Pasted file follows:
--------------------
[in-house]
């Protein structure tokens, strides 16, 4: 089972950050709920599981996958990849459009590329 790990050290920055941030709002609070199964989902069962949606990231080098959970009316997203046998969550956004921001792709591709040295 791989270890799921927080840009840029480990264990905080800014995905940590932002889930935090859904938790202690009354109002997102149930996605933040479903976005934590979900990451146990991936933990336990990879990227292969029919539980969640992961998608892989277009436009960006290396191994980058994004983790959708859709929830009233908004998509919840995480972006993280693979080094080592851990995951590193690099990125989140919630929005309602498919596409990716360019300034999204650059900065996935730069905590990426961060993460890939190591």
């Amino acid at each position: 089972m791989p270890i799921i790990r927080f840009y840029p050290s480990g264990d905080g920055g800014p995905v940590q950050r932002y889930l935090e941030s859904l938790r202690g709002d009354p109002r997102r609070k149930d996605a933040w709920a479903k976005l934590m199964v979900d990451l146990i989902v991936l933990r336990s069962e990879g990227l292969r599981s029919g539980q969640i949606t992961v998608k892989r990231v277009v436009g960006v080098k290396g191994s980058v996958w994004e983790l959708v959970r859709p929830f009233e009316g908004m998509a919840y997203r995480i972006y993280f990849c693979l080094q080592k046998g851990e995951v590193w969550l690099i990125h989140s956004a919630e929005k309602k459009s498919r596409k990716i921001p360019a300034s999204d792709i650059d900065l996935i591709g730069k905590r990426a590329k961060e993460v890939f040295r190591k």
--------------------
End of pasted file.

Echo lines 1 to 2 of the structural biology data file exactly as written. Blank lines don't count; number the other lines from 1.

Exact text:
[in-house]
């Protein structure tokens, strides 16, 4: 089972950050709920599981996958990849459009590329 790990050290920055941030709002609070199964989902069962949606990231080098959970009316997203046998969550956004921001792709591709040295 791989270890799921927080840009840029480990264990905080800014995905940590932002889930935090859904938790202690009354109002997102149930996605933040479903976005934590979900990451146990991936933990336990990879990227292969029919539980969640992961998608892989277009436009960006290396191994980058994004983790959708859709929830009233908004998509919840995480972006993280693979080094080592851990995951590193690099990125989140919630929005309602498919596409990716360019300034999204650059900065996935730069905590990426961060993460890939190591």